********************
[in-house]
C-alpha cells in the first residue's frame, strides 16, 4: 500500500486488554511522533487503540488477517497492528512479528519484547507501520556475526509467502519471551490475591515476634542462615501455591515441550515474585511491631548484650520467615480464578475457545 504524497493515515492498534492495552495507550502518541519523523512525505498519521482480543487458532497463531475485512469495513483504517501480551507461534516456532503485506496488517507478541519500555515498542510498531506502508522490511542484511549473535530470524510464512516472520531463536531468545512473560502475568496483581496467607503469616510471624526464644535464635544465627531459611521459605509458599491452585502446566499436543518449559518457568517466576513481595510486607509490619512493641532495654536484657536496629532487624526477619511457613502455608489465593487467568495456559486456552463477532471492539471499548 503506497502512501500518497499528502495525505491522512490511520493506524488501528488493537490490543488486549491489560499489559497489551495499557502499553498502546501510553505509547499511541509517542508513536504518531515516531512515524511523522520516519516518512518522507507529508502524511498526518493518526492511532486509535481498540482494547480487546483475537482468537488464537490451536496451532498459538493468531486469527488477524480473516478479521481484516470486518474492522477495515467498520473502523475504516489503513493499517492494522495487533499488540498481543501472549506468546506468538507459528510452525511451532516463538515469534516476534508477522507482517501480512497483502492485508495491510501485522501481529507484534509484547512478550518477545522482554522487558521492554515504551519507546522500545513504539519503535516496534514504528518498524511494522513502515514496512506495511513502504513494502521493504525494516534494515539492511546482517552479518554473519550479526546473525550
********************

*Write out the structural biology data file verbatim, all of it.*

[in-house]
C-alpha cells in the first residue's frame, strides 16, 4: 500500500486488554511522533487503540488477517497492528512479528519484547507501520556475526509467502519471551490475591515476634542462615501455591515441550515474585511491631548484650520467615480464578475457545 504524497493515515492498534492495552495507550502518541519523523512525505498519521482480543487458532497463531475485512469495513483504517501480551507461534516456532503485506496488517507478541519500555515498542510498531506502508522490511542484511549473535530470524510464512516472520531463536531468545512473560502475568496483581496467607503469616510471624526464644535464635544465627531459611521459605509458599491452585502446566499436543518449559518457568517466576513481595510486607509490619512493641532495654536484657536496629532487624526477619511457613502455608489465593487467568495456559486456552463477532471492539471499548 503506497502512501500518497499528502495525505491522512490511520493506524488501528488493537490490543488486549491489560499489559497489551495499557502499553498502546501510553505509547499511541509517542508513536504518531515516531512515524511523522520516519516518512518522507507529508502524511498526518493518526492511532486509535481498540482494547480487546483475537482468537488464537490451536496451532498459538493468531486469527488477524480473516478479521481484516470486518474492522477495515467498520473502523475504516489503513493499517492494522495487533499488540498481543501472549506468546506468538507459528510452525511451532516463538515469534516476534508477522507482517501480512497483502492485508495491510501485522501481529507484534509484547512478550518477545522482554522487558521492554515504551519507546522500545513504539519503535516496534514504528518498524511494522513502515514496512506495511513502504513494502521493504525494516534494515539492511546482517552479518554473519550479526546473525550